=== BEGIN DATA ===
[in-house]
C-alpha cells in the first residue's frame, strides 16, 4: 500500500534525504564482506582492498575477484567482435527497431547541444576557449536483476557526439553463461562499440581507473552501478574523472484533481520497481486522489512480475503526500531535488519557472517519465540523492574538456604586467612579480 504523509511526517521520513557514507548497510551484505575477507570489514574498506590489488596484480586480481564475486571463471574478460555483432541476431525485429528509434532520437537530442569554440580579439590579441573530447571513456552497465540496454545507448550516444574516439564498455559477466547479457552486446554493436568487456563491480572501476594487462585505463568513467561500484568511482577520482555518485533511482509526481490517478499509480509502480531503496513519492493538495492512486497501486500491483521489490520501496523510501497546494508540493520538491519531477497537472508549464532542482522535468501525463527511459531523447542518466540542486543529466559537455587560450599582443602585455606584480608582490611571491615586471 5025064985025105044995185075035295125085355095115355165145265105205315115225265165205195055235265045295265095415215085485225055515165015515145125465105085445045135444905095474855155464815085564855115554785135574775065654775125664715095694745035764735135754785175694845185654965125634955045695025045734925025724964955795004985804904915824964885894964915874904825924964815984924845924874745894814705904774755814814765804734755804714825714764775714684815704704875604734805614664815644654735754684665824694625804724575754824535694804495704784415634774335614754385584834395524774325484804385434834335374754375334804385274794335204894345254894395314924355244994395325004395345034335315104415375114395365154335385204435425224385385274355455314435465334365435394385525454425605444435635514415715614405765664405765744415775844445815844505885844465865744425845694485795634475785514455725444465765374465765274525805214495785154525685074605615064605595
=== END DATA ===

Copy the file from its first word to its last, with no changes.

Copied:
[in-house]
C-alpha cells in the first residue's frame, strides 16, 4: 500500500534525504564482506582492498575477484567482435527497431547541444576557449536483476557526439553463461562499440581507473552501478574523472484533481520497481486522489512480475503526500531535488519557472517519465540523492574538456604586467612579480 504523509511526517521520513557514507548497510551484505575477507570489514574498506590489488596484480586480481564475486571463471574478460555483432541476431525485429528509434532520437537530442569554440580579439590579441573530447571513456552497465540496454545507448550516444574516439564498455559477466547479457552486446554493436568487456563491480572501476594487462585505463568513467561500484568511482577520482555518485533511482509526481490517478499509480509502480531503496513519492493538495492512486497501486500491483521489490520501496523510501497546494508540493520538491519531477497537472508549464532542482522535468501525463527511459531523447542518466540542486543529466559537455587560450599582443602585455606584480608582490611571491615586471 5025064985025105044995185075035295125085355095115355165145265105205315115225265165205195055235265045295265095415215085485225055515165015515145125465105085445045135444905095474855155464815085564855115554785135574775065654775125664715095694745035764735135754785175694845185654965125634955045695025045734925025724964955795004985804904915824964885894964915874904825924964815984924845924874745894814705904774755814814765804734755804714825714764775714684815704704875604734805614664815644654735754684665824694625804724575754824535694804495704784415634774335614754385584834395524774325484804385434834335374754375334804385274794335204894345254894395314924355244994395325004395345034335315104415375114395365154335385204435425224385385274355455314435465334365435394385525454425605444435635514415715614405765664405765744415775844445815844505885844465865744425845694485795634475785514455725444465765374465765274525805214495785154525685074605615064605595